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News For Dental Hygienists About Dental Caries

Aug 17, 2007
According to recent reports, there has been remarkable progress in the reduction of dental caries - also known as tooth decay - in the United States over the past thirty years. The existence of children with no dental caries, which was known to be a rarity in the past, is no longer unusual. The use of fluoride in public water supplies, in toothpaste, and in professional dental products seems to be working as planned. additionally, improved oral hygiene and increased access to dental care have played major roles in this dramatic improvement.

Nevertheless, dental caries remains a significant problem for much of the population. Nearly one-fifth of children between the ages of two and four have some detectable caries, and by the age of seventeen nearly four-fifths of young people have had a cavity, which is a late manifestation of dental caries infection. In addition, more than two-thirds of adults age thirty-five to forty-four years have lost at least one permanent tooth due to dental caries, and older adults usually suffer from the problem of root caries.

In a bigger look at the picture, there remains a large segment of the population in which the disease is still a major problem. These health disparities, detailed in the Surgeon General's Report on oral health, tend to be clustered in minority children, the economically underprivileged, older persons, the chronically ill, and institutionalized persons; in other words the very populations with the lowest access to dental care.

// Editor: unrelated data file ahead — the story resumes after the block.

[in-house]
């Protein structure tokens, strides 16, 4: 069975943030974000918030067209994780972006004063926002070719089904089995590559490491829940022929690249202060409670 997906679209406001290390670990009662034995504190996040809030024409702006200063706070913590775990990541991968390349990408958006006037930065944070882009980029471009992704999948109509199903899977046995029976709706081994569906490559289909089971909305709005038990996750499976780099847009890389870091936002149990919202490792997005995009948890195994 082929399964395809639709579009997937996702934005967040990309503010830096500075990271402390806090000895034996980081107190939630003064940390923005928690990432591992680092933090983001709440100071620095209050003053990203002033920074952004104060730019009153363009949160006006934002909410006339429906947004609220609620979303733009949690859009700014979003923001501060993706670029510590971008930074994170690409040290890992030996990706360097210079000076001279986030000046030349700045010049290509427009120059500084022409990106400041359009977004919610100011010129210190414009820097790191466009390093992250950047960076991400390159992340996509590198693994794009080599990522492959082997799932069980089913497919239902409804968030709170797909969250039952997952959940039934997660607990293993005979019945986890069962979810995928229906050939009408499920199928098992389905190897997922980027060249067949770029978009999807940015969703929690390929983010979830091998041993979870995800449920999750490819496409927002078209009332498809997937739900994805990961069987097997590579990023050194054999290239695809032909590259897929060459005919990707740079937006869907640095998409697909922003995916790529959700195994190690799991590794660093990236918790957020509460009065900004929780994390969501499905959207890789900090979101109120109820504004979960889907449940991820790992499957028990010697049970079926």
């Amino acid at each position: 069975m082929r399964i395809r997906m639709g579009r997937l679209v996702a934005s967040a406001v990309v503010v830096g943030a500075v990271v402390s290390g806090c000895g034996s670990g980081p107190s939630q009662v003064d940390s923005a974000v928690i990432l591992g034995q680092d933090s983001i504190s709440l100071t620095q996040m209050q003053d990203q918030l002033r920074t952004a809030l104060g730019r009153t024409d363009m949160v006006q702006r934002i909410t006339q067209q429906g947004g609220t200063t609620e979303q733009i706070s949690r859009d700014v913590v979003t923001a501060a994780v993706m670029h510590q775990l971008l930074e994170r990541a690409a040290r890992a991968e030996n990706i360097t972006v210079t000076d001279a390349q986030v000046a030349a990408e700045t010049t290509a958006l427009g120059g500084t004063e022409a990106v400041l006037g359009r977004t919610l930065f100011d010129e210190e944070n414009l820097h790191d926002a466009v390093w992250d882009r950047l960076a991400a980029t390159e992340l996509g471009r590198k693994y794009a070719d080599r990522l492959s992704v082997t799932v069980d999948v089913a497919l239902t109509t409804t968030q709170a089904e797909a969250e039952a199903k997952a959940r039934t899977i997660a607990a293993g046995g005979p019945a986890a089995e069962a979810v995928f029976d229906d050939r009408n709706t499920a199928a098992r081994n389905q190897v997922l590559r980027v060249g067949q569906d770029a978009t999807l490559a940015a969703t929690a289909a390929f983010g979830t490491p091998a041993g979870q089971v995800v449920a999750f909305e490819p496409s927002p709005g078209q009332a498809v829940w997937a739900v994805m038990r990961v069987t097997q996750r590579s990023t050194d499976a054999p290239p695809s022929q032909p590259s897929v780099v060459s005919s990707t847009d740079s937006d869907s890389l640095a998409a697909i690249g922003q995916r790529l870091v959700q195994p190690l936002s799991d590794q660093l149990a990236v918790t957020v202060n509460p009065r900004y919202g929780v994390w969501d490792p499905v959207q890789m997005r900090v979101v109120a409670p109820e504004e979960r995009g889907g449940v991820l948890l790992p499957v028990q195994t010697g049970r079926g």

It should be noted that dental caries is both an infectious and communicable disease. It results in destruction of tooth structure by way of acid-forming bacteria which are found in dental plaque, an intraoral biofilm, in the presence of sugar. The infection generally results in loss of tooth minerals if it goes unchecked. This damage begins on the outer surface of the tooth and can then progress through the dentin to the pulp, with the ultimate result of compromising the vitality of the tooth.

During the past few decades, dental hygienists have noted that changes have been observed not only in the prevalence of dental caries, but also in the distribution and pattern of the disease throughout the population. Specifically, it has been observed that the relative distribution of dental caries on tooth surfaces has changed. Also, the rate of lesion progression through the teeth is relatively slow for most people. These changes have important implications for diagnosis and management of incipient lesions and predicting caries risk. It could change the way we look at conducting effective disease prevention and management programs for individuals and populations throughout the world.

In order to make continued progress in eliminating this common disease, new methods and strategies will be required in order to provide enhanced access for those who suffer disproportionately from the disease. New plans are forming to provide improved detection of dental caries, risk assessment, and diagnosis. There is also a need to create improved methods to arrest or reverse the non-cavitated lesion while improving surgical management of the cavitated lesion.

Some of the conclusions of the National Institutes of Health's Consensus Development Conference: